This page was created before Firmware Ver.3.00 was released for the X-T1, which allows users to interlock AF points and Spot metering. Goes to show Fujifilm is listening.
While testing the Fujifilm X-T1 for my review, something interesting about Fujifilm’s metering was brought to my attention. I’m typically not a big spot metering person, but understanding how it behaves is certainly of value when it comes time to use it. Fujifilm’s spot metering (and as it turns out, centre-weighted metering) behaves in a way I didn’t expect.
With my previous camera system, the “spot” metering is based on is the user-chosen autofocus point. This makes perfect sense from a user-experience perspective; I’ve set my camera’s metering mode to spot, and I’m choosing where I want the camera to focus. Logic suggests that is also where I’d like the camera to meter from.
Fujifilm’s cameras, on the other hand, disregard the chosen AF point, and instead meter based on the centre of the frame. No matter what. The camera presumes that whatever is in the centre of the frame is what you’d like to set your exposure to.
Here’s a super simple diagram to show you what I mean:
1. My chosen AF point and the part of the frame I expect metering to be based on.
2. The part of the frame metering is actually invariably based on.
Metering also doesn’t account for the entire contents of the AF square, only a mere 2% of the total frame is taken into consideration. Increasing or decreasing the size of the AF box makes no difference. Based on my testing, it appears exposure is determined right where the crosshair intersects; 2% might actually be generous. This is fine, but I would prefer and expect it use the crosshair I choose rather than always using the centre one.
To test this yourself, turn on spot metering, put your AF point in the middle and then adjust your composition so that the AF point moves between a light and dark area. This works as expected with the exposure preview adjusting based on where the spot is. A Fujifilm box is a good test subject. You can watch metering change us you drag the very centre crosshair across the white text on the black box.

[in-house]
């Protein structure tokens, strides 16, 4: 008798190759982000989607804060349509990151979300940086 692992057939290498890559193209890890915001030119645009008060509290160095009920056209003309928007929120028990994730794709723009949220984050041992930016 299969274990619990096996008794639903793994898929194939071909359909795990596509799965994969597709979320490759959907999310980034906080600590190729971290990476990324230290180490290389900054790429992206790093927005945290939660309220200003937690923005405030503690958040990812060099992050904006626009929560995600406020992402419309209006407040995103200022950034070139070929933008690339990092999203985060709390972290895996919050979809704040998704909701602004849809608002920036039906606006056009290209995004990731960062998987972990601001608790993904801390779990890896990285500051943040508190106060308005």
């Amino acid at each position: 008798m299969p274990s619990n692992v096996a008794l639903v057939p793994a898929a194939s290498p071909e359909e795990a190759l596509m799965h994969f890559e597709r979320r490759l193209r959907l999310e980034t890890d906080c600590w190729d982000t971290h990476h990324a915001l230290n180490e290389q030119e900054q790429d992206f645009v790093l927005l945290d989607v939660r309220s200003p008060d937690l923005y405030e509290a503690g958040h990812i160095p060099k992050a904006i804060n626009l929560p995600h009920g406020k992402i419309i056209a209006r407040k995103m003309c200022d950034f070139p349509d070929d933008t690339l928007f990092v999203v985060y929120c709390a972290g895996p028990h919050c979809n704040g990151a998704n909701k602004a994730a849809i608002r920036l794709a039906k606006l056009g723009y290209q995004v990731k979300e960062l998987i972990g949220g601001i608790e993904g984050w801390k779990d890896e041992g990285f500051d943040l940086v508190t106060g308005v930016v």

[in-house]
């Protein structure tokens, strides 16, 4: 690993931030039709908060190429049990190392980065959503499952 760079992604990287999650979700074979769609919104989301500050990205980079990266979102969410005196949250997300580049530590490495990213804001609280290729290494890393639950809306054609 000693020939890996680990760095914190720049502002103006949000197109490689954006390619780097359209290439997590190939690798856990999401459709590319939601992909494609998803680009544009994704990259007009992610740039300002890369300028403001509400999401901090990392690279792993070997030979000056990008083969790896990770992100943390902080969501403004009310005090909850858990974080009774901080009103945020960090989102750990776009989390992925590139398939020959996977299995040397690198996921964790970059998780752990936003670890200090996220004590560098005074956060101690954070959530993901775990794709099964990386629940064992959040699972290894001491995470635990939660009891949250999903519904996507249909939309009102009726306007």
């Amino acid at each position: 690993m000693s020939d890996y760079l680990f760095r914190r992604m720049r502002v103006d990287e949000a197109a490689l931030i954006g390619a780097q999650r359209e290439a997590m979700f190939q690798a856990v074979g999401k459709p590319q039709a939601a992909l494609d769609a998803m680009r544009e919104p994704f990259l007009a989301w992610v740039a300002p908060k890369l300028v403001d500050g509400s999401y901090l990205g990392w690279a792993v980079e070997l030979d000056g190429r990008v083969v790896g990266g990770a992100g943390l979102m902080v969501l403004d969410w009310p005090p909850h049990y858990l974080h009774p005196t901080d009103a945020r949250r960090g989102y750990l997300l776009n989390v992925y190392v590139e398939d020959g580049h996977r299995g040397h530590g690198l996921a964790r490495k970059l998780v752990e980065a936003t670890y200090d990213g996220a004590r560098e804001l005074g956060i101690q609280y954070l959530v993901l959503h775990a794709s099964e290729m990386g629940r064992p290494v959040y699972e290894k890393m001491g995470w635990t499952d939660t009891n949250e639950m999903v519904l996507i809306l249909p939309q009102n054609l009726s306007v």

Now, keep the camera in place, and move the AF point from a dark area to a light area. The live exposure preview will not change. This confused the heck out of me at first. I thought I had set something incorrectly, but then I realized what “spot” the camera was metering from. I can only imagine what it would be like for a new user. You might be thinking that maybe it’s only the centre 9 Phase Detect AF points can be used for metering as I did. Well, even when I choose any of those points, metering is still based on the centre.
I’m surprised I haven’t noticed this until now, but for me, it’s an odd way for metering to behave. Yes, I can use the exposure lock button, but that’s an added layer of complexity. It’s also possible I’m just not used to this method, and every other camera maker does things this way aside from Nikon. Again though, consider how a novice photographer would approach this situation. In my opinion, metering the way in which I’ve grown accustom makes much more sense. Nikon has it right.
A number of readers have emailed me to point out that this is in fact how “Spot” metering is described in the manual. This is correct, of course. The exact verbiage is:
The camera meters lighting conditions in an area at the centre of the frame equivalent to 2% of the total.
First of all, the number of people who emailed to point this out is actually quite a bit lower than the number I’ve seen respond online who were also surprised by spot metering being exclusive to the centre of the frame. This is clearly an indication of how many people read the manual, and either how many are/were Nikon shooter, and/or how many expected the “spot” in Spot Metering to be based on the AF point like I did.
Secondly, the manual’s description doesn’t actually include the word “spot” anyhere in it, but “centre” is referenced. Perhaps it really should be called “centre-weighted.” It sure would be nice if the percentage of the frame were also adjustable.
If I were running things, I would update the icon for “Multi” to be more indicative of what’s actually happening. The verbiage for this mode is:
The camera instantly determines exposure based on an analysis of composition, color, and brightness distribution.
Again—and I don’t think it’s simply a matter of what I was used to—I think Nikon’s “Matrix” metering icon says exactly what it does, and it seems to be pretty much exactly what Fujifilm’s “Multi” metering mode does too.